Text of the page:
The article also showed me that there are disadvantages in creating these strong bonds with customers and employees, and that they could have a negative economic effect on the organisation. If the employee decides to leave the organisation the customer might follow, as they have developed a customer and employee loyalty, not firm loyalty. This is also shown in research that Beatty, Mayer, Reynolds and Lee, (1996) undertook within sales, as they found that organisations lost their customers as they followed an associate who went to work for a competing organisation. The trust and honest relationship the customer had built with the employees within the firm had led the customer to depend on their Sales Assistant, which is a huge disadvantage for the company if the employee left,
'Firms engaging in relationship selling as a key strategy need to develop and implement specific policies and programs aimed at retaining their customers when successful relationship- building Sales Assistance choose to leave the firm.'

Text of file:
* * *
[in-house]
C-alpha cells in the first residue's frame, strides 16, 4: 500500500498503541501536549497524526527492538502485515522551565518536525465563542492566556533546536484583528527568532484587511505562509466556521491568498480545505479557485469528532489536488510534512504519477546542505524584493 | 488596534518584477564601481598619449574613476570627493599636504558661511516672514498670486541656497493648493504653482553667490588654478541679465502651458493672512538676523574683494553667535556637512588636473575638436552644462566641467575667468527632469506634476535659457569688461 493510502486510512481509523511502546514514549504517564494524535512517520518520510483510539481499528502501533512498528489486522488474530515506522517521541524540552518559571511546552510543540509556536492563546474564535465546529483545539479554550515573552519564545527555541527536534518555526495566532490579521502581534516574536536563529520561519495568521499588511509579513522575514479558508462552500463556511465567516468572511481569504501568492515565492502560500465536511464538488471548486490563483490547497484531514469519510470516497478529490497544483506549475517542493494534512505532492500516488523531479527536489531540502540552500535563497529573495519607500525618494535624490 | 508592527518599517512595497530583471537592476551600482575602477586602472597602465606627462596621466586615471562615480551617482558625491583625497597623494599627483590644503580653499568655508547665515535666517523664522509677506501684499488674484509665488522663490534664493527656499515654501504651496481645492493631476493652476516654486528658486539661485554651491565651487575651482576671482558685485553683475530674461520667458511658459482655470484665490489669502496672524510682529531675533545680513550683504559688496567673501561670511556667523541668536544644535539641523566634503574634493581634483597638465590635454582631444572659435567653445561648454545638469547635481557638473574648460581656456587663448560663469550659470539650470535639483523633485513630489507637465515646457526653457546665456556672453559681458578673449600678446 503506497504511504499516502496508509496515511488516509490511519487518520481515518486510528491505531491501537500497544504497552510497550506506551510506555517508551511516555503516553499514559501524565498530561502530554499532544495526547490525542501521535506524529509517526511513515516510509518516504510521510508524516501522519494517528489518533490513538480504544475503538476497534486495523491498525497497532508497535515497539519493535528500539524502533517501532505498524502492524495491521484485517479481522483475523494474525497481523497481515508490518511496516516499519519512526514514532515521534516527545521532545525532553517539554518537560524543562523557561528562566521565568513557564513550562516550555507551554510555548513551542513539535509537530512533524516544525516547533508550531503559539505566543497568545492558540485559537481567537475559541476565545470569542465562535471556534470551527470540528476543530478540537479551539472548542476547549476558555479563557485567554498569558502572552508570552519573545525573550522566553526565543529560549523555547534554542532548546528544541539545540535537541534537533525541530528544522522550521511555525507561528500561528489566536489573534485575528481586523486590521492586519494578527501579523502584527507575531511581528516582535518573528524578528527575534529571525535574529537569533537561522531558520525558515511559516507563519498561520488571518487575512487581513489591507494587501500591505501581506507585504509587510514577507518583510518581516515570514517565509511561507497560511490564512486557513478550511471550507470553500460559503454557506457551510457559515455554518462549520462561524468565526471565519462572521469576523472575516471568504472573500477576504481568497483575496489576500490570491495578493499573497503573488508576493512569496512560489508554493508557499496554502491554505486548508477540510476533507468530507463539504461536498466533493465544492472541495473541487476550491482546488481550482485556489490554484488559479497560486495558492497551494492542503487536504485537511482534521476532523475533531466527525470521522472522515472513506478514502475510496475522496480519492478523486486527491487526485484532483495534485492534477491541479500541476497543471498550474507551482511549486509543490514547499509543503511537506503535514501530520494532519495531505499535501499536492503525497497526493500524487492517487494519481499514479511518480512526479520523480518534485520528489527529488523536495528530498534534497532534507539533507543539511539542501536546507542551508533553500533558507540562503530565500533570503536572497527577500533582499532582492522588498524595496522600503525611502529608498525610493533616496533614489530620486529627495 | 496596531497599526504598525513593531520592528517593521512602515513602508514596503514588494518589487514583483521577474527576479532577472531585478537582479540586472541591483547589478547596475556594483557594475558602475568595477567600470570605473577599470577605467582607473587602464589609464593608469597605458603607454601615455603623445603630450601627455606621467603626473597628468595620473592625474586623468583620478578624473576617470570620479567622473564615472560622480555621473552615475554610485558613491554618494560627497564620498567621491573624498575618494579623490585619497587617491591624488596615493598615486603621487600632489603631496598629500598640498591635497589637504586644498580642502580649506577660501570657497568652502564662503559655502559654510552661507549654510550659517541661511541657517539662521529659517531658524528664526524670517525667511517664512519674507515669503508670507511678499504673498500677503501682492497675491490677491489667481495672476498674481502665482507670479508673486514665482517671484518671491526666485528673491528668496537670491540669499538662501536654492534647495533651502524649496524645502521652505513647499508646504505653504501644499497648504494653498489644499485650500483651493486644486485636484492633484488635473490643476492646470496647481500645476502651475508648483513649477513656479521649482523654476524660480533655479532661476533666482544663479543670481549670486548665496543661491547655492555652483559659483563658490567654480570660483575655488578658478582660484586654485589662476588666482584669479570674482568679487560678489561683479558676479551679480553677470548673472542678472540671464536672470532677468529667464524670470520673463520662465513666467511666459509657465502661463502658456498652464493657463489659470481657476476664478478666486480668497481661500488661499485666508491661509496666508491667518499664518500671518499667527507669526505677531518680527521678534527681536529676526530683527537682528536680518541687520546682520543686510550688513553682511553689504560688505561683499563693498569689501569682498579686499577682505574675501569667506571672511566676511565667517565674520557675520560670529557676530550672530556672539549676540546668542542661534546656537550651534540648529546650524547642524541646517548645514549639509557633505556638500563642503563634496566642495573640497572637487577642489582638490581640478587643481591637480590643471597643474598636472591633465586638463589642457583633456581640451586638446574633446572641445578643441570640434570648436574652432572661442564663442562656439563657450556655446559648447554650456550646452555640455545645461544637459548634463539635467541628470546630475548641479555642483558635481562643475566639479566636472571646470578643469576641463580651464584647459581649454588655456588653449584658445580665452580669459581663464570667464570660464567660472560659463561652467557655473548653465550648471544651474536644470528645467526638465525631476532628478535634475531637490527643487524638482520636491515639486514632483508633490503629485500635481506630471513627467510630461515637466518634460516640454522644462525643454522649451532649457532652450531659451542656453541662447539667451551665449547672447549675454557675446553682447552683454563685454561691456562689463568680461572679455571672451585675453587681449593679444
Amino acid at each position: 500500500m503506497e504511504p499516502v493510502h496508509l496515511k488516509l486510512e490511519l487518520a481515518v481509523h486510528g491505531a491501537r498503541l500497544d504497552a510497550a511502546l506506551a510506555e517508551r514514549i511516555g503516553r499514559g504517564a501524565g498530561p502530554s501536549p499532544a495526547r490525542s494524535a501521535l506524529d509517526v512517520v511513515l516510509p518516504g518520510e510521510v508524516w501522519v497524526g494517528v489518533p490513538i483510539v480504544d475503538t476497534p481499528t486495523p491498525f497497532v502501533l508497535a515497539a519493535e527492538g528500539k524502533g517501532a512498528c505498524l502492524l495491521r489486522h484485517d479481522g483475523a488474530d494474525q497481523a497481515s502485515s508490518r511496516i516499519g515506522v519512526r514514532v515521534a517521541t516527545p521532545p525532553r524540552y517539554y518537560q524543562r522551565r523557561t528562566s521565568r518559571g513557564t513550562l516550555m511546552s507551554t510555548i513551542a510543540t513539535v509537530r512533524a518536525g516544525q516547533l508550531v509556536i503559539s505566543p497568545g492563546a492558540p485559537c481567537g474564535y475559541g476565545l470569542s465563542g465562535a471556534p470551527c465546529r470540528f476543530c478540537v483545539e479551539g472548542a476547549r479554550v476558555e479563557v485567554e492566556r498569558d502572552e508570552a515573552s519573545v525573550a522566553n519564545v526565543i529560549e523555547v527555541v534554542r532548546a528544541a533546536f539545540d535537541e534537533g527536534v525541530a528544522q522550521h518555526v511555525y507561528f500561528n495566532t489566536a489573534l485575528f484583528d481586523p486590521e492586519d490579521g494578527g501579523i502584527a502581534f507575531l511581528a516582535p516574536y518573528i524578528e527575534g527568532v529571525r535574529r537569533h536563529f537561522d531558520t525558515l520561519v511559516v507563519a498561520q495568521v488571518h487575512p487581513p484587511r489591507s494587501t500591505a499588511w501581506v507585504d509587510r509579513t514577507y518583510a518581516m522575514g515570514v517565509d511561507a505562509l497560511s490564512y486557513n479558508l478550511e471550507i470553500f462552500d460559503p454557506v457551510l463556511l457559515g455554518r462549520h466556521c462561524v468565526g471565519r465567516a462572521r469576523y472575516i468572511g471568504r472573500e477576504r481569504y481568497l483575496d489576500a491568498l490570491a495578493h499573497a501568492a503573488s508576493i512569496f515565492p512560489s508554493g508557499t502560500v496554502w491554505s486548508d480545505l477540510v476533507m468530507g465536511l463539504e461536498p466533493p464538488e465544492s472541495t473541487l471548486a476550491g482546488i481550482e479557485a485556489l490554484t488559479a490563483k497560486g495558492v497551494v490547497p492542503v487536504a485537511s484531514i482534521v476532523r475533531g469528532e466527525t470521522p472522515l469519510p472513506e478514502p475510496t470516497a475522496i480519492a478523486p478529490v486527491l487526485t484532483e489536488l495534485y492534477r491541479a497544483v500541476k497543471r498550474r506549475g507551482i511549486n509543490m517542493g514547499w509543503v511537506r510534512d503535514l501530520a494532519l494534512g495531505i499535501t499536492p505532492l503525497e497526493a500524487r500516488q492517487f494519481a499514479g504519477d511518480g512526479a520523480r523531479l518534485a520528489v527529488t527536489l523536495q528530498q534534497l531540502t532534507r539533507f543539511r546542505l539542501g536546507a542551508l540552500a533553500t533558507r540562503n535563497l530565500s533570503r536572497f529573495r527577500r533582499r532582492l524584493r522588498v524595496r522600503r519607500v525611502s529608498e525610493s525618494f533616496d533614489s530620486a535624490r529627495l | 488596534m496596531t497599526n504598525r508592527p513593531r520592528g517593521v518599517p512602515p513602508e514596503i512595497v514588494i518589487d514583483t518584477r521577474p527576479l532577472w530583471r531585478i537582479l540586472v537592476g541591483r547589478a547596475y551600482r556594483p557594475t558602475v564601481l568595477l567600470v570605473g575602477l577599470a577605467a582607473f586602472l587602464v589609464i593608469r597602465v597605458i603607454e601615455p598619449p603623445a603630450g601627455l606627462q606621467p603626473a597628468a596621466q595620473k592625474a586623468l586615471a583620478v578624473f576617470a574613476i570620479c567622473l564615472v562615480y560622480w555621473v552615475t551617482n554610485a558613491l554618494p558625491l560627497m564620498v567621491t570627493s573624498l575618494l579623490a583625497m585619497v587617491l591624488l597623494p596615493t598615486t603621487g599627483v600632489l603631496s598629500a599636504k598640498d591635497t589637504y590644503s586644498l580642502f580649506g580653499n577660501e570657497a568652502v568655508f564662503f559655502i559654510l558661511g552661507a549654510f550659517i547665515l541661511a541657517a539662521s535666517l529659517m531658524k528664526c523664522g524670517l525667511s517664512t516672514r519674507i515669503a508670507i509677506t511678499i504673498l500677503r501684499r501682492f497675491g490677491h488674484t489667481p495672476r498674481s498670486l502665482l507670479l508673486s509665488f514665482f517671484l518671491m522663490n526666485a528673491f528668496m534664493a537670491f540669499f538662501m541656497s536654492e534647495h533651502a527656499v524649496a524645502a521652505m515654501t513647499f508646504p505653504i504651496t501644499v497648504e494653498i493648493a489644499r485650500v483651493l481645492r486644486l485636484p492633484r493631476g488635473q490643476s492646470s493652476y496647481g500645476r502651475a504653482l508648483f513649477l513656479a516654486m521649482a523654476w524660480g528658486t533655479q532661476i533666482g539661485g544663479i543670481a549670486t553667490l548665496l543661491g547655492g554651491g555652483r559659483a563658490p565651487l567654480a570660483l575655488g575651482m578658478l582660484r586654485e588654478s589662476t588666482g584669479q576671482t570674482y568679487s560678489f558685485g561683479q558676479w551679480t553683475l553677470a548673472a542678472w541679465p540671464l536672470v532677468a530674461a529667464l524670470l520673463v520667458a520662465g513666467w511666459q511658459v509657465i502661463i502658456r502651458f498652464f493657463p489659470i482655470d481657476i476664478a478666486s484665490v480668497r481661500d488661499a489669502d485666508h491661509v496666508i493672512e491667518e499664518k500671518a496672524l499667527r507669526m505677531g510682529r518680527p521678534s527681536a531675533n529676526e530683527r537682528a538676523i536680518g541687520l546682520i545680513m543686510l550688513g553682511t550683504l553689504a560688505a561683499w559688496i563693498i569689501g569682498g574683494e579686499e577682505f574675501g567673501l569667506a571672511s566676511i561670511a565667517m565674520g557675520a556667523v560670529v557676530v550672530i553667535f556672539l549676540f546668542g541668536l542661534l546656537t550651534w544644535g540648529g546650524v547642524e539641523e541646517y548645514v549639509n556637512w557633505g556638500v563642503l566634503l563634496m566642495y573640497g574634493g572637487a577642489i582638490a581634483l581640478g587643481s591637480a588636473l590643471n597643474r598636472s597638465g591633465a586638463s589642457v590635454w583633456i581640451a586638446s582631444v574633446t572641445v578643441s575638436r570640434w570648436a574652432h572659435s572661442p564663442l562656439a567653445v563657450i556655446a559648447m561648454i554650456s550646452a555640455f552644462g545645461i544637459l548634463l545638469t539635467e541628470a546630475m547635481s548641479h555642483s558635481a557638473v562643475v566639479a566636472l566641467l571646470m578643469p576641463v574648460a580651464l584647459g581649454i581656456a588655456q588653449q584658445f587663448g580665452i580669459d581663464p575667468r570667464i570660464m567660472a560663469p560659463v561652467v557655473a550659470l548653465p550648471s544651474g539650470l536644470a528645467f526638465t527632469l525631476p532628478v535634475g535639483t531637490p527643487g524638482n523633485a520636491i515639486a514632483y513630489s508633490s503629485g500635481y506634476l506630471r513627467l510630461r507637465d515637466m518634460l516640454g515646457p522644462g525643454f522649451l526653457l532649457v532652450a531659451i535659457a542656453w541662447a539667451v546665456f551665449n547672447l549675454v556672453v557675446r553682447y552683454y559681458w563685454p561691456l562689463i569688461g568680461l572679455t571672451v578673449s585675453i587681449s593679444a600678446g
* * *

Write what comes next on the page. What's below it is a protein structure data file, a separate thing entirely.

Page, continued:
The strength of a relationship can be very powerful and create difficulties for an organisation to maintain their customers once an employee leaves. Further research is needed within this field, and also the issue of customers' ability to maintain a relationship, either with a firm or employee.
Not only does the fact that an employee leaving the company may remove the customer's loyalty from the firm, but there are other factors that weren't included in the article. The behaviour of another customer will affect another customer's experience within an organisation. For example Grove and Fisk (1997) found that,